Five years ago today, America found itself at a crossroads.
The country could respond to the terrorist attacks on the World Trade Center and the Pentagon in an opportunistic manner defined by ignorance, raw emotion and political cowardice.
Or the country could respond with the seriousness that the incidents of Sept. 11, 2001, demanded.
George Bush chose the cavalier course. His refusal to stretch beyond his own weakness has cost the United States and the world dearly. Osama bin Laden and his chief lieutenants remain at large. The al-Qaida network remains in place. Terrorist recruitment is, by all accounts, on the rise, and international anger over administration policies makes the United States and Americans traveling abroad ever more vulnerable.
Iraq is experiencing a chaotic civil war. Afghanistan is degenerating toward a similar circumstance. Thousands of American soldiers and tens of thousands of Iraqi and Afghan civilians lie dead, and the prospect for more death and more destruction is virtually guaranteed by the refusal of the president, the vice president and the secretary of defense to admit their errors and change course.
It would be easy on this day of the anniversary to feel almost as frustrated and hopeless as so many Americans did five years ago.
But that it not fair to those good Americans who perished needlessly on 9/11, or to their country. Because while the Bush administration chose the cavalier course, millions of Americans refused to do so.
The proof of this comes in the inspired response of relatives of terror victims who, after burying their loved ones, formed the group September Eleventh Families for Peaceful Tomorrows.
As this fifth anniversary of their personal tragedy approached, the hundreds of spouses, siblings and parents of victims of the terrorist attacks issued a statement that is far more appropriate in its sentiments and wise in its proposals than any of the president’s self-serving election season pronouncements.
"On September 11th, 2001, members of our families became civilian casualties of terrorism," the statement begins. "And while we grieved their loss, we were seized by the urgent desire to spare other families, in any part of the world, the suffering that we were experiencing."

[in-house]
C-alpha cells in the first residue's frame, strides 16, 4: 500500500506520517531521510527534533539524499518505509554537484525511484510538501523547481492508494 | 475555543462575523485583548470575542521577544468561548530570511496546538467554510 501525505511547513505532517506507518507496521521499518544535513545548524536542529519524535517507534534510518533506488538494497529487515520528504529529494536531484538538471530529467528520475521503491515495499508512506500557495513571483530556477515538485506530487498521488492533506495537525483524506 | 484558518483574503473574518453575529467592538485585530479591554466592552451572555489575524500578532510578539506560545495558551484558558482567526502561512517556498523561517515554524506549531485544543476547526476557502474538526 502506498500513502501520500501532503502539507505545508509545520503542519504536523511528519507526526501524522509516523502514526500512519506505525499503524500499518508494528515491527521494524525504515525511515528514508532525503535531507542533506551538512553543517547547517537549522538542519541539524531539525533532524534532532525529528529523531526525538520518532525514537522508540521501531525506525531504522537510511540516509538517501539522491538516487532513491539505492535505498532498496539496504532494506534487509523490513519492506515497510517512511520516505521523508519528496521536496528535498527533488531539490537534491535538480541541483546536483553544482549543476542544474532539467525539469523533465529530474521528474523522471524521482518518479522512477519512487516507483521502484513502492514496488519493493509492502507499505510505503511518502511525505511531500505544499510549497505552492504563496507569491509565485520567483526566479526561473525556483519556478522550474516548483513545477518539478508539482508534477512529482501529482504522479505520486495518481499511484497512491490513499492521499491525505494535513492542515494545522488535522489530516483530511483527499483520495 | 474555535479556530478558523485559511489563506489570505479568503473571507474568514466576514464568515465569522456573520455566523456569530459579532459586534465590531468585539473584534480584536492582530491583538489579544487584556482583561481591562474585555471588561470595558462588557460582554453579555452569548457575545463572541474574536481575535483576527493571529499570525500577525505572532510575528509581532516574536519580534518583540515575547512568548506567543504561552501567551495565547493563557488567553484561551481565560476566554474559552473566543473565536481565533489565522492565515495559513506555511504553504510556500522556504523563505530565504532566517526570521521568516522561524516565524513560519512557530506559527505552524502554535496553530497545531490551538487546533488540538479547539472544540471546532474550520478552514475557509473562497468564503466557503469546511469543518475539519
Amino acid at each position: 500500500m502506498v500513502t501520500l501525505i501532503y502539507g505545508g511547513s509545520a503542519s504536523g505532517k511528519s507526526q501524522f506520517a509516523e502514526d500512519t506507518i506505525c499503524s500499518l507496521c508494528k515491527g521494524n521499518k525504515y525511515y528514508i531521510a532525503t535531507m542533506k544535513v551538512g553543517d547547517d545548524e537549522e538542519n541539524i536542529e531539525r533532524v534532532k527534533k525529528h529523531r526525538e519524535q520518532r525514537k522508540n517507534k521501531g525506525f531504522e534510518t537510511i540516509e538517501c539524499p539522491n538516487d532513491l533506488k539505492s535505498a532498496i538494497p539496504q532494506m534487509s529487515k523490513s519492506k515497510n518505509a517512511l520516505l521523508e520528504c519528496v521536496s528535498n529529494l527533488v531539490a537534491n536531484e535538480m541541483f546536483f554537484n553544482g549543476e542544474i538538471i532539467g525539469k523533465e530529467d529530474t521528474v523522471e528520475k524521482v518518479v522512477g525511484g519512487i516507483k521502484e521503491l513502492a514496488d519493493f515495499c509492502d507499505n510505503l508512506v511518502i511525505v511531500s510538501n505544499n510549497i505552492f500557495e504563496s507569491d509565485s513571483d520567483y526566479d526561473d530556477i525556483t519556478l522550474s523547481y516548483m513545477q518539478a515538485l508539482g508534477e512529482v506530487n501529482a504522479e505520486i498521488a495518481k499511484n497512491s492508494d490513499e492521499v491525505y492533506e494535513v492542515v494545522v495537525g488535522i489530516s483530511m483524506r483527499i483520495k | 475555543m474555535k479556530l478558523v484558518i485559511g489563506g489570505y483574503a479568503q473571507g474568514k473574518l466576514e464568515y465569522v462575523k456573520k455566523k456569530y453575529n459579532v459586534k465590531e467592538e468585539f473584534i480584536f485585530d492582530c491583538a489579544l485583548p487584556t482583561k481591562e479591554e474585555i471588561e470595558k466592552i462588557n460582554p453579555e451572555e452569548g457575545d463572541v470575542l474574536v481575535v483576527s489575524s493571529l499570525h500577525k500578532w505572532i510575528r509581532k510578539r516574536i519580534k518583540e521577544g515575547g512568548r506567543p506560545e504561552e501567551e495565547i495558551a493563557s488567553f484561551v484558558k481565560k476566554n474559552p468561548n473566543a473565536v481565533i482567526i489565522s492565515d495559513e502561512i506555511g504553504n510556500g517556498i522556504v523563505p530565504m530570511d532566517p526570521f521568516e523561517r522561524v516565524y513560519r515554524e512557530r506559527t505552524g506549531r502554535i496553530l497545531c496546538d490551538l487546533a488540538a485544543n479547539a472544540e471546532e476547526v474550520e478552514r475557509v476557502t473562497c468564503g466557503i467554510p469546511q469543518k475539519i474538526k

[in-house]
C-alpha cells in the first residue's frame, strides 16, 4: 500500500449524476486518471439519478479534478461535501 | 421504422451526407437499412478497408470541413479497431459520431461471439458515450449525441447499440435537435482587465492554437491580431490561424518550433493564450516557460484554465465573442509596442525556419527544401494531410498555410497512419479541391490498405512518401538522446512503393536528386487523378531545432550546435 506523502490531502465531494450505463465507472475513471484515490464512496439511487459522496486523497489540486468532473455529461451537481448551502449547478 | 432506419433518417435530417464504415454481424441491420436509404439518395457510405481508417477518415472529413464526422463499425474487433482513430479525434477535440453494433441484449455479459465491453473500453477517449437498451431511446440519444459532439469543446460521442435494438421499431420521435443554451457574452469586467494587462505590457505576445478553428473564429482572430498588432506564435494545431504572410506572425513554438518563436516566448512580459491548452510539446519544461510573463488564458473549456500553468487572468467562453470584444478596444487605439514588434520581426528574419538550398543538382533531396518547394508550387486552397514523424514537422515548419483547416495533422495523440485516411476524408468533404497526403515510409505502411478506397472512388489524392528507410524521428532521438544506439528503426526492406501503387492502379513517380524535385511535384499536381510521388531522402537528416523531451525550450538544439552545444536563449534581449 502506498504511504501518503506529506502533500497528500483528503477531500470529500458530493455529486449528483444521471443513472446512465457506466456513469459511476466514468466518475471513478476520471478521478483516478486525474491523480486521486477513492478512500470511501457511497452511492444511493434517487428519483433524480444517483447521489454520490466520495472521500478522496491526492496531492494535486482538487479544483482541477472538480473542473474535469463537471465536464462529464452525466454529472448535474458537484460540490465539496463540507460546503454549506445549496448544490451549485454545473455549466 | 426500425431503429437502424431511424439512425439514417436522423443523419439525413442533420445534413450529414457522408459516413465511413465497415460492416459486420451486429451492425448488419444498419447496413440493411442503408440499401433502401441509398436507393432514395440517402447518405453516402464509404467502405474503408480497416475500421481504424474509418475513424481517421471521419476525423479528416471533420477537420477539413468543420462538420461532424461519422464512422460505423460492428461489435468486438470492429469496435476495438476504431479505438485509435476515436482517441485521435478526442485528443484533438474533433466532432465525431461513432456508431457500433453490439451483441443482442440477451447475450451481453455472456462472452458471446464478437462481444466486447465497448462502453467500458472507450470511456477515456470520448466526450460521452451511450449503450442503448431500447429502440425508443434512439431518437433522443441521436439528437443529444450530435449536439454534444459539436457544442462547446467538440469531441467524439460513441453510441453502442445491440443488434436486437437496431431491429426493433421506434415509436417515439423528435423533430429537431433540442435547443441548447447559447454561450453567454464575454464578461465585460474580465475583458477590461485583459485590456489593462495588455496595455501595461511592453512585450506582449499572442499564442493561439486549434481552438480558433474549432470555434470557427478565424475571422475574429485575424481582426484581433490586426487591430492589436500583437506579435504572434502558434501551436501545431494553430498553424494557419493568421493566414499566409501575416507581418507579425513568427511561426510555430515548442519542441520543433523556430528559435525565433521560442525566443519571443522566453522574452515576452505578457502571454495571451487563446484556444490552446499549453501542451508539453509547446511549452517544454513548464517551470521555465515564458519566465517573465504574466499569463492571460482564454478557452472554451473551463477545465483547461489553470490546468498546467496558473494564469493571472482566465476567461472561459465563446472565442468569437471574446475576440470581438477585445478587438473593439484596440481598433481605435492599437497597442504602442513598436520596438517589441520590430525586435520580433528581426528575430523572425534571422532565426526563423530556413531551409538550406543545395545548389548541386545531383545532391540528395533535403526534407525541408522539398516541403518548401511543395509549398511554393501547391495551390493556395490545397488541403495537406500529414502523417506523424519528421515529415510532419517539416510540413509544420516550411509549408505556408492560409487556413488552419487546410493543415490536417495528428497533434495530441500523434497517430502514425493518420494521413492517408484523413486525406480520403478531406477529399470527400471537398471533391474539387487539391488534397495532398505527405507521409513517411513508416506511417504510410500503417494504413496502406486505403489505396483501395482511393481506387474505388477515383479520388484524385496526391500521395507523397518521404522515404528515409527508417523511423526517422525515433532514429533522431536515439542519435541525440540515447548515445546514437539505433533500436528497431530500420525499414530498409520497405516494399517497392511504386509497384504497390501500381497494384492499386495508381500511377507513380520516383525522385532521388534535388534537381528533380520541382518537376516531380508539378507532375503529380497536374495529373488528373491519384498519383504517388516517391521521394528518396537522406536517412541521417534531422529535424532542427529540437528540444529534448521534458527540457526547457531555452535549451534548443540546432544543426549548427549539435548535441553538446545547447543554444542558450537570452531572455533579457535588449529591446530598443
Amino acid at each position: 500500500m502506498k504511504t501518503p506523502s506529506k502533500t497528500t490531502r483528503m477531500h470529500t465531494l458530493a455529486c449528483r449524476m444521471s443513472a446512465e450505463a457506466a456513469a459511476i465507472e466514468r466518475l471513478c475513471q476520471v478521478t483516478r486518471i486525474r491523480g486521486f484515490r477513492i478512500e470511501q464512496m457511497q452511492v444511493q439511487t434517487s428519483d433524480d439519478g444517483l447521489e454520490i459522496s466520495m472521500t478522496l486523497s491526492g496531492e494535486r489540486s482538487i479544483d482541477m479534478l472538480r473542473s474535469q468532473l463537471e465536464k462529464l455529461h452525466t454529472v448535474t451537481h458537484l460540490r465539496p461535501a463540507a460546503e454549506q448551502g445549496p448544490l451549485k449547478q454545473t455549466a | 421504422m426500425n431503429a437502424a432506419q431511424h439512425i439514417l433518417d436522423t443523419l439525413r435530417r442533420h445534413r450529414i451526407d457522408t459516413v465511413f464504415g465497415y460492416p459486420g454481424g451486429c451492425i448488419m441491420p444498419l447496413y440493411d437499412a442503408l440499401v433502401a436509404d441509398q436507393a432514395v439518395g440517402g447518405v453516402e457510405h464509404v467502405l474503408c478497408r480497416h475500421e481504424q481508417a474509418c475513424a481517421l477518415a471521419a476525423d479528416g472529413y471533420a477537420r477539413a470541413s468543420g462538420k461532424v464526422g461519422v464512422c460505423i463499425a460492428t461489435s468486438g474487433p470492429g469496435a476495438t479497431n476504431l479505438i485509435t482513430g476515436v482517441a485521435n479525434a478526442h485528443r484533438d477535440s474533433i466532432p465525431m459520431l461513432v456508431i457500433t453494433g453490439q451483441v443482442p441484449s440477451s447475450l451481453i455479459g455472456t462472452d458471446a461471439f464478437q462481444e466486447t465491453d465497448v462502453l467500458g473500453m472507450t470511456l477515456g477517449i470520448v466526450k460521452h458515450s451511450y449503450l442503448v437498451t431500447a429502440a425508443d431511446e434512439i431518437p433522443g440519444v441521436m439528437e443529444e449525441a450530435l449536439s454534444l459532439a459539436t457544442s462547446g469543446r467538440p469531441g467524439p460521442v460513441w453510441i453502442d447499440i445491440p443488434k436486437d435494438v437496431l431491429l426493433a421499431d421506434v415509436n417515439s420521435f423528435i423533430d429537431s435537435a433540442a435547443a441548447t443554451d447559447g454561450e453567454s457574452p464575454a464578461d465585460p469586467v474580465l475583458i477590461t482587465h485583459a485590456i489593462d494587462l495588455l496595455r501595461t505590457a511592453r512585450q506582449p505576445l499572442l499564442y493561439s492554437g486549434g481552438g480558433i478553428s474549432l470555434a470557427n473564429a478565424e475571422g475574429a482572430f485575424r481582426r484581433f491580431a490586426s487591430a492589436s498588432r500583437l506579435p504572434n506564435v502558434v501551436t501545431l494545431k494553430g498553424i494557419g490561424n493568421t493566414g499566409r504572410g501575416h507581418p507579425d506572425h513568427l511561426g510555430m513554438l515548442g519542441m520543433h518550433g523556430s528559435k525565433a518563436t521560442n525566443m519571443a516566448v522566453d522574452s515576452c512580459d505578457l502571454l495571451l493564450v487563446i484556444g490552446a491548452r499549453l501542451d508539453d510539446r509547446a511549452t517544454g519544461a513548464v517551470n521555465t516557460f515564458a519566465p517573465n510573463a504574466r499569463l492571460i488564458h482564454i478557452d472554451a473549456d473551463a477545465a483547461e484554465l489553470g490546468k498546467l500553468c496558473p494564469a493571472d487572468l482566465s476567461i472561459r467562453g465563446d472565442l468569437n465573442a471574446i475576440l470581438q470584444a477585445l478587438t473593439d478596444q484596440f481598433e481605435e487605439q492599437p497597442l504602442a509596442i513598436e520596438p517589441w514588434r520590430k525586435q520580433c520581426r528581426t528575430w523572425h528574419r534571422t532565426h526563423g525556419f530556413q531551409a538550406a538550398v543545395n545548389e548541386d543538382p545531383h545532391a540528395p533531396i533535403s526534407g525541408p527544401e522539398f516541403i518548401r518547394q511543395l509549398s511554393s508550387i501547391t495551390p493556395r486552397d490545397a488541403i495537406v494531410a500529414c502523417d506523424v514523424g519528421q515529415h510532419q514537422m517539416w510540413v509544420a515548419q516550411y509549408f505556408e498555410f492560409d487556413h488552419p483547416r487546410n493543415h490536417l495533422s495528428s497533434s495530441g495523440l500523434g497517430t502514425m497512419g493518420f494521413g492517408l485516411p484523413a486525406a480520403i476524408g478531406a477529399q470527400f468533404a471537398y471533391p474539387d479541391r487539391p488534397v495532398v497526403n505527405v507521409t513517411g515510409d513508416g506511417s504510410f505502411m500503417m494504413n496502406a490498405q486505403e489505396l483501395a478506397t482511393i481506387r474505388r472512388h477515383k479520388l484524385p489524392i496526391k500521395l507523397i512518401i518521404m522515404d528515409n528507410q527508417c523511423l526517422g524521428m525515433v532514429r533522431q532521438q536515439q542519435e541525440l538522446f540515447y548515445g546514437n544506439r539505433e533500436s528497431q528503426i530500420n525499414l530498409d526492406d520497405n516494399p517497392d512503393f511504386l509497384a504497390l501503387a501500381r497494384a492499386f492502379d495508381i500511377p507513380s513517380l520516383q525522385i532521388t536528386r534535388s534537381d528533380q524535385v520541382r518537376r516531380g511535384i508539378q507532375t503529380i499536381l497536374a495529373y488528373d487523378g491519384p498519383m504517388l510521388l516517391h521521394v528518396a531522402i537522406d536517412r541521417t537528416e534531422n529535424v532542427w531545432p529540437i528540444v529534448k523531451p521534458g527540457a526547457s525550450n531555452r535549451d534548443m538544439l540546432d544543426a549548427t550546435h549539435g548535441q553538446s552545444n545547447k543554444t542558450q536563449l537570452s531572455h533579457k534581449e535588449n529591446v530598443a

The message from the families then recounts the cruel realities of the past five years for "immigrants and other people perceived to be terrorists, targeted by hate crimes and hateful legislation; those who suffered in terrorist attacks from Bali to Beslan; those killed in the train bombings in Madrid and London; and those in Afghanistan and Iraq who continue to suffer under occupation and the terror of war."
"Today," the families continue, "five years after September 11th, 2001, we see clearly that civilian casualties overwhelmingly have been the common denominator in all that has taken place. We see that the path we have taken has created a world that is less safe, less humane, and less likely to survive. Where we saw children in mortal danger from unexploded cluster bombs in Afghanistan, we now see children in mortal danger from cluster bombs in Lebanon. Where we saw the brutality and inhumanity of Saddam Hussein, we now see the same brutality and inhumanity occurring under U.S. occupation, in Fallujah, in Haditha, in Abu Ghraib …
"In the days immediately following September 11th, the United States could have asked the world to do anything for us. The U.S. government has instead generated danger, fear, death, and profound grief. On the fifth anniversary of September 11th, 2001, we believe it is time for America to end the cycle of violence. It is time for the United States to become a positive force in world affairs."
On this anniversary, we reject the opportunistic course of George Bush. In its place, we embrace the wiser course along with the promise of those who not only lost the most but learned the most five years ago today.